World Bank Report Sees Food Processing, Automobile and Metal
December 9, 2011
Enhancing productivity is critical to boosting exports and growth in Serbia
BELGRADE, December 9, 2011 – If Serbia wants a healthy, rapidly growing economy, it must give more attention to its exports, says the new World Bank Serbia Country Economic Memorandum “The Road to Prosperity: Productivity and Exports”, launched today. The report looks at opportunities to boost Serbian exports, with a focus on industry and agriculture. It also identifies a number of impediments to increasing Serbian competitiveness in world markets, in particular in the business environment, education, energy, land use, and logistics.
“Export-led growth is necessary to convert Serbia’s vast resources into higher living standards for its citizens,” says Lazar Šestović, World Bank Country Economist and co-author of the report. “Higher exports could help Serbia’s economic growth engine to start firing on all cylinders: consumption, investment, and exports.”
Enhancing productivity is critical to boosting exports and growth in a sustainable manner, concludes the Country Economic Memorandum (CEM) report for Serbia. The report finds that Serbian companies are less productive and their unit labor costs are higher than those of firms in other countries of the region. For example, workers in Serbia produce less than half of those in Slovakia. However, with appropriate reforms, Serbia can substantially increase its worker productivity.
According to the report, in order to improve productivity, entrepreneurs need an enabling business environment, capable institutions, regulations that support competition, skilled labor force, and quality infrastructure. This will require dismantling barriers to domestic and foreign investments, advancing structural reforms, and further integrating with European and global markets.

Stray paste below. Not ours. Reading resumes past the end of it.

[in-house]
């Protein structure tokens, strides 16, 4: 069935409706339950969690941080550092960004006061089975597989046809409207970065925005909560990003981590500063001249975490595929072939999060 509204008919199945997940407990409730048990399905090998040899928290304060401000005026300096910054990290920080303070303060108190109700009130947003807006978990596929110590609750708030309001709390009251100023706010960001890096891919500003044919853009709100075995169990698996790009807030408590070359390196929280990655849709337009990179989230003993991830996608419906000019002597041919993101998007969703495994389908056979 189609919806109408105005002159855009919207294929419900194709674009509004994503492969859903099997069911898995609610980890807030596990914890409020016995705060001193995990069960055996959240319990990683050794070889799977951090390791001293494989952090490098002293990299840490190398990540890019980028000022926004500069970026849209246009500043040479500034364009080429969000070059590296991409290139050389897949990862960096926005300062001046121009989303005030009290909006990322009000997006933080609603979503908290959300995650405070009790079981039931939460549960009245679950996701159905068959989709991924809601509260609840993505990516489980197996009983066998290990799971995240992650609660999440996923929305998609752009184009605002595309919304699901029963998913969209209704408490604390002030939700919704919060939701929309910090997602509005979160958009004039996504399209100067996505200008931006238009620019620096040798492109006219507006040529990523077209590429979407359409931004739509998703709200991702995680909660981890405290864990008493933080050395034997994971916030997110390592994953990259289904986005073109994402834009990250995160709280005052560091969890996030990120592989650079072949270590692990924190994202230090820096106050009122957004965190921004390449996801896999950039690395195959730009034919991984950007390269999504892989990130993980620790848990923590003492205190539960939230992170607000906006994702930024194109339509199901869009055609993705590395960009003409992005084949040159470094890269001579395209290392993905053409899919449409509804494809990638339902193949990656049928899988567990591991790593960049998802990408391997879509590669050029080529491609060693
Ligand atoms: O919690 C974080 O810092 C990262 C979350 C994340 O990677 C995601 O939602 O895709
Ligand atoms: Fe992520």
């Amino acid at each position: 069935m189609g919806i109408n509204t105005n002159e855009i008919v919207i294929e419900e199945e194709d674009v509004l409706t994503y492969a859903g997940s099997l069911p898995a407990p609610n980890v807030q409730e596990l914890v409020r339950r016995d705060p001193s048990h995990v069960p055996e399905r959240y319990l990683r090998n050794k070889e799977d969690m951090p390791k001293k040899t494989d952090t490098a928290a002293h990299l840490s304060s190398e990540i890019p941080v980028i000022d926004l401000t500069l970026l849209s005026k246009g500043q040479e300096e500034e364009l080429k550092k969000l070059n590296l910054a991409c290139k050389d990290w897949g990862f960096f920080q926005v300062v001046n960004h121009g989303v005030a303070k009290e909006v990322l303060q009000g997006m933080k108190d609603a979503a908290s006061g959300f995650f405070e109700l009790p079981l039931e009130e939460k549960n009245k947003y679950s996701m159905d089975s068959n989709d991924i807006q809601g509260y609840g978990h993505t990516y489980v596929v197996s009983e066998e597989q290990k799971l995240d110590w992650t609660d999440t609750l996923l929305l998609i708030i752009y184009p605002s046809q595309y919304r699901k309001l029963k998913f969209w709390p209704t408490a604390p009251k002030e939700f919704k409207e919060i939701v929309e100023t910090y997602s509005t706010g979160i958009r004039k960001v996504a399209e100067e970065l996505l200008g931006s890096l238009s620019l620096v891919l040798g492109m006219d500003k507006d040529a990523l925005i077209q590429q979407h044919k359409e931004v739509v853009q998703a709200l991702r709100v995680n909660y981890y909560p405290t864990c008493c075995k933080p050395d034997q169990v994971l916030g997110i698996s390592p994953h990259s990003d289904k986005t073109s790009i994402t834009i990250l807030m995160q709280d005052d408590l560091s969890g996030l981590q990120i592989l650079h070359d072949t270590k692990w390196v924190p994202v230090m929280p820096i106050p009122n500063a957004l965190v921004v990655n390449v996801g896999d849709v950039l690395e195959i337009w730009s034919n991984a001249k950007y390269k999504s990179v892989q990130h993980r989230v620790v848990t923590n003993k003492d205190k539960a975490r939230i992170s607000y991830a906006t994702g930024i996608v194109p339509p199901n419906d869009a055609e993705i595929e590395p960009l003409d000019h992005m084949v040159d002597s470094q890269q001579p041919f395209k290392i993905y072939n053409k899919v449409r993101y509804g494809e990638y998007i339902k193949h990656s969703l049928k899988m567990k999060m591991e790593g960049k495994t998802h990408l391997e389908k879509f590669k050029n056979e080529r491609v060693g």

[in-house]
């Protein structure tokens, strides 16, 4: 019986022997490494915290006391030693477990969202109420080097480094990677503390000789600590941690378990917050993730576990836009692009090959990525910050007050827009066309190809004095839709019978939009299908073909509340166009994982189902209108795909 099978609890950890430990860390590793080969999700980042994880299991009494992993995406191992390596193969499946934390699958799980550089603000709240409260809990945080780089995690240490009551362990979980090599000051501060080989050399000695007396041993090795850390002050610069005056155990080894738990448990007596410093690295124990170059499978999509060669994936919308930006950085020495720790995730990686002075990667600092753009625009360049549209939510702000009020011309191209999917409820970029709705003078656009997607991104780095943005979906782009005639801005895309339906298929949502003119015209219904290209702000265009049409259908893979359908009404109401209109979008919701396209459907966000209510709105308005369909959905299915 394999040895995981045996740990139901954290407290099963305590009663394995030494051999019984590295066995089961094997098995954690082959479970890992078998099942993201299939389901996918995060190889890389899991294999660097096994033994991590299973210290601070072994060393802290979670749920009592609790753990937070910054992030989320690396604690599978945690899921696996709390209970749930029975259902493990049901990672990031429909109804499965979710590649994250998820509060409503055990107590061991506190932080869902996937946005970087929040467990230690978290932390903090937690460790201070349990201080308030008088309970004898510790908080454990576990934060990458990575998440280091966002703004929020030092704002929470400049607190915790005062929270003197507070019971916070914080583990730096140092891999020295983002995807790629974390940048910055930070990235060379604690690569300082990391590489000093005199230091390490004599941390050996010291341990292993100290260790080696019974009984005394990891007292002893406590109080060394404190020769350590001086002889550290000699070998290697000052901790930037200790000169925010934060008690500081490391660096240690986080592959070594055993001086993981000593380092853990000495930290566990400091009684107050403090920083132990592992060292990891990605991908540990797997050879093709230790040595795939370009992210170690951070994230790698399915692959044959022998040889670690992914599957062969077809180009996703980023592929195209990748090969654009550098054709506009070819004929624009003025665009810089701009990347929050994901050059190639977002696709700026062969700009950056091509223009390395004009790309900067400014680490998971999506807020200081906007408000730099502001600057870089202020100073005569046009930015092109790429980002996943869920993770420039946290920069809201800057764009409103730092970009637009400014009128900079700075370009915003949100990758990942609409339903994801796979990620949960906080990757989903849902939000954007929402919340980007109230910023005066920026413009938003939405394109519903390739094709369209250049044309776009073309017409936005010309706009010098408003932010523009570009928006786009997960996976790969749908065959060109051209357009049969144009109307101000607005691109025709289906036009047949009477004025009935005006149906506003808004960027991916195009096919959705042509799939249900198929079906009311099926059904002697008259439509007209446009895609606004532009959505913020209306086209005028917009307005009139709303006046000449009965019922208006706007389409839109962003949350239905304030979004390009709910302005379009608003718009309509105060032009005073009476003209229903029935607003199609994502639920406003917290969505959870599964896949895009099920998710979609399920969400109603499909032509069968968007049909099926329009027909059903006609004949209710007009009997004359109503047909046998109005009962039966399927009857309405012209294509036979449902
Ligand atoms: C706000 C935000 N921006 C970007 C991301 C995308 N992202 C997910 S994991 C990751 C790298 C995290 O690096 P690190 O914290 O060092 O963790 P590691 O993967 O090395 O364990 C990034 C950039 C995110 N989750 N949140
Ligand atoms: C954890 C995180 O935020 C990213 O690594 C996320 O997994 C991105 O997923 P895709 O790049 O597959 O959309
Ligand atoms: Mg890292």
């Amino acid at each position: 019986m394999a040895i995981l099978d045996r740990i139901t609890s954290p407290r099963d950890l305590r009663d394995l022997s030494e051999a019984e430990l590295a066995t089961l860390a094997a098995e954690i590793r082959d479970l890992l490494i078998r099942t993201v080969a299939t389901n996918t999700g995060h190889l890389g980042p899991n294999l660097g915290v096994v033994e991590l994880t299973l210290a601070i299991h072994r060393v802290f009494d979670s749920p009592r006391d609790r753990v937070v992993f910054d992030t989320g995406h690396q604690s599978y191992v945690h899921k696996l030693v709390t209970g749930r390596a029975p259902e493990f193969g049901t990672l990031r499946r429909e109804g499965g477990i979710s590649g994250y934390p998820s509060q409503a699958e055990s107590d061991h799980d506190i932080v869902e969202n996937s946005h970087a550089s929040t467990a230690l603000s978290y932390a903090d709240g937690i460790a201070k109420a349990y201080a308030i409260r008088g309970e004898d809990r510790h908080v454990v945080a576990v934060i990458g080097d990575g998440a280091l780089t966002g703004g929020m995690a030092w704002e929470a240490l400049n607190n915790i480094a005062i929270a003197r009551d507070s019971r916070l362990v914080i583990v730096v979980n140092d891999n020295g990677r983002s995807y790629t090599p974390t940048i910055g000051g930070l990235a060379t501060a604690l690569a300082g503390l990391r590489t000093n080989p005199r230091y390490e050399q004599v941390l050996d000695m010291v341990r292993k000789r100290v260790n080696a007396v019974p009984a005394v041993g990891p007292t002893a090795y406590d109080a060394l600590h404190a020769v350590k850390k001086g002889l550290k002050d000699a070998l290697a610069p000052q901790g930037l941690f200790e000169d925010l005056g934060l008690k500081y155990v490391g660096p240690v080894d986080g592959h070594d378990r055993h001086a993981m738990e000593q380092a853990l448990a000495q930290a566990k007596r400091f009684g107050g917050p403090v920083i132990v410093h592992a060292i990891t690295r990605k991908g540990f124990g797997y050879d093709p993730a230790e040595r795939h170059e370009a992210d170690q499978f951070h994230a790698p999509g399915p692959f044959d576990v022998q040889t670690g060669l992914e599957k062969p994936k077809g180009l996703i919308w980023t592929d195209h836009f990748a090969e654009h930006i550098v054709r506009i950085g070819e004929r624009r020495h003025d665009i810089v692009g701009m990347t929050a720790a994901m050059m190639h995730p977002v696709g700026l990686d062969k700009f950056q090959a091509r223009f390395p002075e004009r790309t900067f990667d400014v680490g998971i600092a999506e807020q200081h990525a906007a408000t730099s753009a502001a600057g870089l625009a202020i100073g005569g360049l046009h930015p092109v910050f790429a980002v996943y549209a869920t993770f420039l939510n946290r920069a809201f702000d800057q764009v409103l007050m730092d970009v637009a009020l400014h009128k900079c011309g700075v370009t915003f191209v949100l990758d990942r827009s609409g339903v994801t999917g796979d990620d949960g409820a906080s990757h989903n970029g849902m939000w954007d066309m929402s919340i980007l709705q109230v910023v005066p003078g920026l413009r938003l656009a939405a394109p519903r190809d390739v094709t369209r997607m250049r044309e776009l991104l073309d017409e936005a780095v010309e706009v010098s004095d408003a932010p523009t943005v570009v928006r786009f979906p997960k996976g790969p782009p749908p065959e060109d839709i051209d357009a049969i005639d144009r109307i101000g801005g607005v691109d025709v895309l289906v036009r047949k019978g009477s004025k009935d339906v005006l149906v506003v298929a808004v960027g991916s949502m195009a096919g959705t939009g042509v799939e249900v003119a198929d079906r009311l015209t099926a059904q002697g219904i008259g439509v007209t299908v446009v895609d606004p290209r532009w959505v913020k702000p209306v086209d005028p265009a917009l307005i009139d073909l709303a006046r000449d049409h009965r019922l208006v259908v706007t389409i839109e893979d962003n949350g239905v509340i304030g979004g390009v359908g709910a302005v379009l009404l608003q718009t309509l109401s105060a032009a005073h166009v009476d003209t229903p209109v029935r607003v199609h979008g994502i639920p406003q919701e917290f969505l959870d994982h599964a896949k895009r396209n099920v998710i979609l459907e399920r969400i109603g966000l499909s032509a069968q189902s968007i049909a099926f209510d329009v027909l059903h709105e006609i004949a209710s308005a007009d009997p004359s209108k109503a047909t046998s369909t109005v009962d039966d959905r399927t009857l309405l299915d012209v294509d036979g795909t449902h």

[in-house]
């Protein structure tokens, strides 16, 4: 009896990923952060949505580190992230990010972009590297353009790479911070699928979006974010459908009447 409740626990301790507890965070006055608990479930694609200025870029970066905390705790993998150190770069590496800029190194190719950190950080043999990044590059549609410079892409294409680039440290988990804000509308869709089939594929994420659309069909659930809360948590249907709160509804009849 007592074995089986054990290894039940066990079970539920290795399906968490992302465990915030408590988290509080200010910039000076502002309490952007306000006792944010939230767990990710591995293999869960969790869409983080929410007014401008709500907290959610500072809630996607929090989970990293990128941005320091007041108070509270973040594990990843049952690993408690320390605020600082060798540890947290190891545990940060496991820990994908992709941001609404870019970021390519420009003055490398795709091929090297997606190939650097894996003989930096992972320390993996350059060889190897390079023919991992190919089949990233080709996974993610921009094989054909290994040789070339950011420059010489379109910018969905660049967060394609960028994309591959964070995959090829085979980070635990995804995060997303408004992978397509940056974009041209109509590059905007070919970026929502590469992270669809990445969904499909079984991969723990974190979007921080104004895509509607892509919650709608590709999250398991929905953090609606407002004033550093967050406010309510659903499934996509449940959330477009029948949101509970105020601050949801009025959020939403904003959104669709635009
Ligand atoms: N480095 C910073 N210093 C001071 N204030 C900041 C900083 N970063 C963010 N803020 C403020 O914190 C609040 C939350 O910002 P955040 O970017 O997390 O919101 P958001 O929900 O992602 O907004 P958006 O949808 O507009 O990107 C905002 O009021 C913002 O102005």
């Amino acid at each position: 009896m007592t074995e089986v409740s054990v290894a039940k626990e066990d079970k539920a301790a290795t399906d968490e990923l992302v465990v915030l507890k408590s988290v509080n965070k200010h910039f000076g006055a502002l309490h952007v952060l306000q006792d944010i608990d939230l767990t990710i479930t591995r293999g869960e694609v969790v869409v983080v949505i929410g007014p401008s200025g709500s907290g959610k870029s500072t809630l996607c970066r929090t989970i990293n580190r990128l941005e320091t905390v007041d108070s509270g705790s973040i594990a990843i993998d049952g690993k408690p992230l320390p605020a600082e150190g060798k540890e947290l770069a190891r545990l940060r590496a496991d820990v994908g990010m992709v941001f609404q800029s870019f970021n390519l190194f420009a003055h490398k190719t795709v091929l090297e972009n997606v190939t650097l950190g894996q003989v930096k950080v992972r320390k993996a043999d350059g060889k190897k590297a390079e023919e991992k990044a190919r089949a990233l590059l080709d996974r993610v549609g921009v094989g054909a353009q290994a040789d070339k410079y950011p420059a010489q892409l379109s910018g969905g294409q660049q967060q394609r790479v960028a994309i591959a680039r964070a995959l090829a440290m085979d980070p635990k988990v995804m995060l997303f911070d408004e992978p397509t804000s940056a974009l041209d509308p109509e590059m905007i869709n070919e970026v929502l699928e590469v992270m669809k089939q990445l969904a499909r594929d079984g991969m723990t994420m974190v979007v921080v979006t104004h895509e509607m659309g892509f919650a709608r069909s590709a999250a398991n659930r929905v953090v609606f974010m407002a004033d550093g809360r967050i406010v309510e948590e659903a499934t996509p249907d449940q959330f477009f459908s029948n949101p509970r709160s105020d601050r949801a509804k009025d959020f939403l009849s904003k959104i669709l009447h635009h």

Which products could Serbia export? The report analyzes 237 product categories and reveals many profitable opportunities, especially in the automobile, food processing, and metals industries. Agriculture is critical to the Serbian economy. Yet, there is significant room to increase agricultural productivity and exports. Recommendations to enhance agricultural productivity include measures such as making the policy more predictable, building an effective farm advisory service, improving supply chains, continuing with trade liberalization, and improving the efficiency of the agricultural budget.
Regarding the business environment, the report identifies many obstacles that prevent Serbian firms’ exports and growth. For example, there is a disconnect between the type and skills of graduating students and labor demand. Also, the looming deficit in domestic electricity production and a low level of energy
efficiency are acute constraints for increased competitiveness and sustained expansion of Serbia’s exports.The uncertainty around land rights and inefficiencies in land administration also constrain economic activity and exports.
The report outlines a broad policy agenda to address these issues and accelerate Serbia’s productivity and export growth. It covers both short and medium term measures.
“We hope this report will stimulate Serbian society as a whole and policy makers in particular to launch a debate about a new model for growth, and will help them to create a wide alliance around the set of policy actions that would be most effective in raising the rate of productivity and export growth of Serbia’s enterprises,” says Loup Brefort, World Bank Country Manager for Serbia. “The analysis shows that this strategy could lead to a doubling of per capita income in Serbia by 2020. While difficult, this is achievable. However, half measures will not do. It will take a coordinated, simultaneous push in all the vital areas discussed in the report to move things forward.”
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